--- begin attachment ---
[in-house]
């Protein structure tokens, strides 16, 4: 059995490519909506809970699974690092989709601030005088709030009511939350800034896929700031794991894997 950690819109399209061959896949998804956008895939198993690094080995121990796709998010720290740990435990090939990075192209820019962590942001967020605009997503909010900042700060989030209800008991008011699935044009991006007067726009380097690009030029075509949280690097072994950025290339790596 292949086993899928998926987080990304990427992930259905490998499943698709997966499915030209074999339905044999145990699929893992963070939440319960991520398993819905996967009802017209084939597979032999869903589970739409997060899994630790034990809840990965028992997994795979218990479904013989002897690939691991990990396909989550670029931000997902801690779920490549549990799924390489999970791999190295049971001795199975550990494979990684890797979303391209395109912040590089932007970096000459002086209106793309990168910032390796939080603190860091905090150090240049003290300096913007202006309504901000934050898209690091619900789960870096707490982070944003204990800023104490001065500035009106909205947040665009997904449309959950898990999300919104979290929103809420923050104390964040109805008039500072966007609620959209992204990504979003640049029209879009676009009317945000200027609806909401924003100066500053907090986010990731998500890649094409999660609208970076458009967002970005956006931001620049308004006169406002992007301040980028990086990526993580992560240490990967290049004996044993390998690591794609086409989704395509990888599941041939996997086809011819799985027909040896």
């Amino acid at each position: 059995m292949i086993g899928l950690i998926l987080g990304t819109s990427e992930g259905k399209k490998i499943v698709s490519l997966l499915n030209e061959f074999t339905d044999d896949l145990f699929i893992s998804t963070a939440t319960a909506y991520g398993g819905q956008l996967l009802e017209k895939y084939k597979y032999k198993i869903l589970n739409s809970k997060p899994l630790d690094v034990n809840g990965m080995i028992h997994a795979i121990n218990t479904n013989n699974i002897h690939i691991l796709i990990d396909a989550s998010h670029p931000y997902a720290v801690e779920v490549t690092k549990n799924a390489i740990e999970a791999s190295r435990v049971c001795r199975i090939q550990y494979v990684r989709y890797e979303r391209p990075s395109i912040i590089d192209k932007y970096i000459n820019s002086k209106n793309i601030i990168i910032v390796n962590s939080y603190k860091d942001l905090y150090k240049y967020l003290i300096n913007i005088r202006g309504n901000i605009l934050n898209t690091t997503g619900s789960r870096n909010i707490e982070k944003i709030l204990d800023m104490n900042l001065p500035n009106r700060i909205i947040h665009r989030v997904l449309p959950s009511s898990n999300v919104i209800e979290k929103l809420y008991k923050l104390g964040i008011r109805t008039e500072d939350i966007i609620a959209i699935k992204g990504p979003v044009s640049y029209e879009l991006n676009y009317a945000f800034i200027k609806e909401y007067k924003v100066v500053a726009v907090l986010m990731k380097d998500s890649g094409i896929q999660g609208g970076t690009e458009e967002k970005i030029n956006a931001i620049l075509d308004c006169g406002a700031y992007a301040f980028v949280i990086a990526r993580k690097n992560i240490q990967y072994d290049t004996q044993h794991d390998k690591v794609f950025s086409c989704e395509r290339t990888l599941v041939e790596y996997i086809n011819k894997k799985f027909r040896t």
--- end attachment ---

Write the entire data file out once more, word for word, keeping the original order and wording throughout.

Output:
[in-house]
């Protein structure tokens, strides 16, 4: 059995490519909506809970699974690092989709601030005088709030009511939350800034896929700031794991894997 950690819109399209061959896949998804956008895939198993690094080995121990796709998010720290740990435990090939990075192209820019962590942001967020605009997503909010900042700060989030209800008991008011699935044009991006007067726009380097690009030029075509949280690097072994950025290339790596 292949086993899928998926987080990304990427992930259905490998499943698709997966499915030209074999339905044999145990699929893992963070939440319960991520398993819905996967009802017209084939597979032999869903589970739409997060899994630790034990809840990965028992997994795979218990479904013989002897690939691991990990396909989550670029931000997902801690779920490549549990799924390489999970791999190295049971001795199975550990494979990684890797979303391209395109912040590089932007970096000459002086209106793309990168910032390796939080603190860091905090150090240049003290300096913007202006309504901000934050898209690091619900789960870096707490982070944003204990800023104490001065500035009106909205947040665009997904449309959950898990999300919104979290929103809420923050104390964040109805008039500072966007609620959209992204990504979003640049029209879009676009009317945000200027609806909401924003100066500053907090986010990731998500890649094409999660609208970076458009967002970005956006931001620049308004006169406002992007301040980028990086990526993580992560240490990967290049004996044993390998690591794609086409989704395509990888599941041939996997086809011819799985027909040896």
């Amino acid at each position: 059995m292949i086993g899928l950690i998926l987080g990304t819109s990427e992930g259905k399209k490998i499943v698709s490519l997966l499915n030209e061959f074999t339905d044999d896949l145990f699929i893992s998804t963070a939440t319960a909506y991520g398993g819905q956008l996967l009802e017209k895939y084939k597979y032999k198993i869903l589970n739409s809970k997060p899994l630790d690094v034990n809840g990965m080995i028992h997994a795979i121990n218990t479904n013989n699974i002897h690939i691991l796709i990990d396909a989550s998010h670029p931000y997902a720290v801690e779920v490549t690092k549990n799924a390489i740990e999970a791999s190295r435990v049971c001795r199975i090939q550990y494979v990684r989709y890797e979303r391209p990075s395109i912040i590089d192209k932007y970096i000459n820019s002086k209106n793309i601030i990168i910032v390796n962590s939080y603190k860091d942001l905090y150090k240049y967020l003290i300096n913007i005088r202006g309504n901000i605009l934050n898209t690091t997503g619900s789960r870096n909010i707490e982070k944003i709030l204990d800023m104490n900042l001065p500035n009106r700060i909205i947040h665009r989030v997904l449309p959950s009511s898990n999300v919104i209800e979290k929103l809420y008991k923050l104390g964040i008011r109805t008039e500072d939350i966007i609620a959209i699935k992204g990504p979003v044009s640049y029209e879009l991006n676009y009317a945000f800034i200027k609806e909401y007067k924003v100066v500053a726009v907090l986010m990731k380097d998500s890649g094409i896929q999660g609208g970076t690009e458009e967002k970005i030029n956006a931001i620049l075509d308004c006169g406002a700031y992007a301040f980028v949280i990086a990526r993580k690097n992560i240490q990967y072994d290049t004996q044993h794991d390998k690591v794609f950025s086409c989704e395509r290339t990888l599941v041939e790596y996997i086809n011819k894997k799985f027909r040896t």